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How Brands and Retailers Can Compete in the Age of Amazon

“The reality is Amazon is what it is, and if you think you can beat it at its game, then you’re fooling yourself.” That was the message from Rick Muskat, a principal with the footwear company Deer Stags, at a panel discussion today at the FN Platform trade show in Las Vegas.

Muskat, along with Birkenstock USA president David Kahan, Famous Footwear president Rick Ausick and Shoe Parlor co-owner Jason Rogowsky, discussed the impact that Amazon.com is having on retailers and brands in a conversation with Susquehanna Financial analyst Sam Poser.

Muskat, whose roughly 80-year-old family business counts Amazon among its vendors, added that for retailers, the idea isn’t to compete on a level with the internet marketplace but to create a different value proposition. “The question is, how do you communicate with the consumer in a way that means something to them,” he said.

Kahan echoed that same sentiment. “Don’t give consumers a reason to go to Amazon,” he said. “A lot of retailers have taken their consumers for granted. And instead you should be wrapping yourselves around them with emails and marketing.”

He pointed to Famous Footwear’s successful messaging strategies, which are built around data analysis. “Famous is a data-gathering organization,” said Kahan. “Make sure you, as a retailer, own your database and are marketing to your database.”

For his part, Ausick said Famous has spent time developing its online strategy around strong storytelling. As an example, he cited the chain’s “Nike Hub” back-to-school web initiative, which highlighted the hot seasonal brand through videos and styling how-tos. “We found that people spent 40 percent more time on the site and bought more from us,” said Ausick. “That tells us that people want that rich online experience.”

For brands, Amazon’s digital dominance presents other challenges. In particular, the panel highlighted issues of fulfillment and pricing.

Deer Stags’ Muskat said his firm has had to adjust its inventory management to keep up with the pace of online orders, and is investing heavily in business software and data analysis. The firm also has a strict pricing policy (known as a MAP policy) and monitors it closely to ensure that retail partners aren’t undercutting each other and forcing down prices on Amazon. (Amazon’s algorithm scans the web to match the lowest available price.)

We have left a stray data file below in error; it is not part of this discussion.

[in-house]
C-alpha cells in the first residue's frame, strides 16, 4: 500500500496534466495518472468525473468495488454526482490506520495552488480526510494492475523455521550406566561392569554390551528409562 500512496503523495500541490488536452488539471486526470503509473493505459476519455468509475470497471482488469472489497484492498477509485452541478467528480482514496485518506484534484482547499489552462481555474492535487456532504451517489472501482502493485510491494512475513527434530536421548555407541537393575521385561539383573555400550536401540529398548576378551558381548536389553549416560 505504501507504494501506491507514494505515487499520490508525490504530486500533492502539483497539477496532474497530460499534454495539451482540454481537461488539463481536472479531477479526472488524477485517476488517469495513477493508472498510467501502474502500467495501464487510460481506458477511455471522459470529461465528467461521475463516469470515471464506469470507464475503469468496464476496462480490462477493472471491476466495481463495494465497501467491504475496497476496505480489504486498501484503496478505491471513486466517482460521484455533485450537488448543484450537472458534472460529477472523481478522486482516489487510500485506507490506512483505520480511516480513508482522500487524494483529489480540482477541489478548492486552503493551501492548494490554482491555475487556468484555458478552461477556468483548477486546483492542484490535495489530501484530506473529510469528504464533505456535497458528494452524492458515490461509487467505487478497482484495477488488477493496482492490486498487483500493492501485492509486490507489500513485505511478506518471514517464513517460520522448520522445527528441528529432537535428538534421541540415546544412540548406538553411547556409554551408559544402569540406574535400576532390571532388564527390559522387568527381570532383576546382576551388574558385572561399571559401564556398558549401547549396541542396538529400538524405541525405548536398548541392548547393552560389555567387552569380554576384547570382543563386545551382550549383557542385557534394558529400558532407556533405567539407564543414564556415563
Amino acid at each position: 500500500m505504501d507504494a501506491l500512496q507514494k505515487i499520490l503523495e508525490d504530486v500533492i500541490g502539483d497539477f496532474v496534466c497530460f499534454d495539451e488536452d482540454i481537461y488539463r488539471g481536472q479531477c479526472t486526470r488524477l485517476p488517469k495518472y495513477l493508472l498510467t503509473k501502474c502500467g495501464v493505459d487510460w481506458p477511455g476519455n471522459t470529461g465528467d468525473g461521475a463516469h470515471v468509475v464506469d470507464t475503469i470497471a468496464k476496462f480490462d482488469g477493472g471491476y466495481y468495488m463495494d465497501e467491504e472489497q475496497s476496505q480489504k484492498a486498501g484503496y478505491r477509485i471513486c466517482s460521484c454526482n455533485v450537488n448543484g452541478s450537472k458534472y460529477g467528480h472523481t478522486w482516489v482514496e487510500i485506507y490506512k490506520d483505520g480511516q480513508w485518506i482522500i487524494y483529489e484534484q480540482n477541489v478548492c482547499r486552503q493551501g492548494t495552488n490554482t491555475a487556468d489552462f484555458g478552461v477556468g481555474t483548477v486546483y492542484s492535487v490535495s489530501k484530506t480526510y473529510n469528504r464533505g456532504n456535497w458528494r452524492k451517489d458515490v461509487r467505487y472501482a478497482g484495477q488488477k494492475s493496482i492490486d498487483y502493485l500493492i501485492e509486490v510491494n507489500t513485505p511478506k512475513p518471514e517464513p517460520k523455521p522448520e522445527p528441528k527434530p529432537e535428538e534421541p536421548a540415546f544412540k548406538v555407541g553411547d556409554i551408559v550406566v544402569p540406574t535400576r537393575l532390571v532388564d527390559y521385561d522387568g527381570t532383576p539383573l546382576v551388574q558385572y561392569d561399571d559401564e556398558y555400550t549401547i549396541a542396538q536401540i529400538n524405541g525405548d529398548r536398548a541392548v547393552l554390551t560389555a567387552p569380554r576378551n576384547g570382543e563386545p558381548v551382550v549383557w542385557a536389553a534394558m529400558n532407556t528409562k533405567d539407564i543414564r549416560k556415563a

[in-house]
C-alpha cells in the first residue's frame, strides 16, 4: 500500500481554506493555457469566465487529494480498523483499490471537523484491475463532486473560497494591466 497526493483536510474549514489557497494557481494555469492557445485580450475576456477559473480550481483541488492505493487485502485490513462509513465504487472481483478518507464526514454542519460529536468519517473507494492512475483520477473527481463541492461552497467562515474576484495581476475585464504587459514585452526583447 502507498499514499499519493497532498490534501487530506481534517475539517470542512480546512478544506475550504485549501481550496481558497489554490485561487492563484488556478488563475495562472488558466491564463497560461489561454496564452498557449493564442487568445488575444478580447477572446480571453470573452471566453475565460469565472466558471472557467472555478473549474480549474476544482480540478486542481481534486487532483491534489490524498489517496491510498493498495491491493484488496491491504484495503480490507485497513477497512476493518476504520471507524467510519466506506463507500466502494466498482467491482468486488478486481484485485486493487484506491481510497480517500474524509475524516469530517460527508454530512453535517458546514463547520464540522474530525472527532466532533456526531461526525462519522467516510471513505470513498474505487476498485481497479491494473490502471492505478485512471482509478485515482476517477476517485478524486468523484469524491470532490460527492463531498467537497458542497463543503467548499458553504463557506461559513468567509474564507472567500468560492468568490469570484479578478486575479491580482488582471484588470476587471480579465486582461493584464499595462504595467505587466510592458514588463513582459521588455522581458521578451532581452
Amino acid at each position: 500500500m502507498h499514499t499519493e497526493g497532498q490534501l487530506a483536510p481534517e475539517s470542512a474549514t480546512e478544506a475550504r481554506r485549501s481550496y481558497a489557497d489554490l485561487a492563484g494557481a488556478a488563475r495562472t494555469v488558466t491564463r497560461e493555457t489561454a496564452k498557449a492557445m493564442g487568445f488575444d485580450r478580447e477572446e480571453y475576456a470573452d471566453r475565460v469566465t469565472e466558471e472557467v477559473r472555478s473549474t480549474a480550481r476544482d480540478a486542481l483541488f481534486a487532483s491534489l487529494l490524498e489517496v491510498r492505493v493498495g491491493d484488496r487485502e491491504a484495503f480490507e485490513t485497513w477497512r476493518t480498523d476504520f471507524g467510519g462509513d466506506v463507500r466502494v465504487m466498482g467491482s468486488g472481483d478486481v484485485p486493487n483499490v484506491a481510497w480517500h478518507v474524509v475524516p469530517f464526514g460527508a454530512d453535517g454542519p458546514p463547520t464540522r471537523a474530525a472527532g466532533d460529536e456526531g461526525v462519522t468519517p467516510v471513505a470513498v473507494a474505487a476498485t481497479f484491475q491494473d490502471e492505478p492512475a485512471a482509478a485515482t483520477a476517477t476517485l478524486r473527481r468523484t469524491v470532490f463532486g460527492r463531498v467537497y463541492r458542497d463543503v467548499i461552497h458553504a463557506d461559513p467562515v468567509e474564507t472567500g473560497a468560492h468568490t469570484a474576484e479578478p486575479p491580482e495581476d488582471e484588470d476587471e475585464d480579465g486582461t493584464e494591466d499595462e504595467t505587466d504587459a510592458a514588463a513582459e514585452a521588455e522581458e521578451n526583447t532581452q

However, issues still remain. For one, the time and money required to police the Amazon marketplace of unsanctioned price cuts and counterfeit goods is extensive, according to Kahan. “We aren’t Interpol or the CIA. We don’t have the resources to track down all of these people,” he said.

Kahan quite publicly withdrew Birkenstock from the Amazon marketplaces last year citing “unacceptable business practices,” and instead has focused on the independent retail channel. “We have a different point of view than some,” he said. “We see ourselves as stewards of a brand and view everything through the lens of our relationship with the end user. We decided that wherever we’re in contact with the consumer has to be the best.”

But in the end, he admitted, Amazon isn’t going anywhere, so companies need to do what’s best for their business.

And for many brands and retailers, there are major advantages to working with the e-tail giant. Shoe Parlor’s Rogowsky said his company has gained a great deal of exposure by selling through Amazon. “It is the biggest online mall in the world. And while our brick-and-mortar business is excellent, without that mall we wouldn’t be able to drive that same level of online traffic on our own,” he said.

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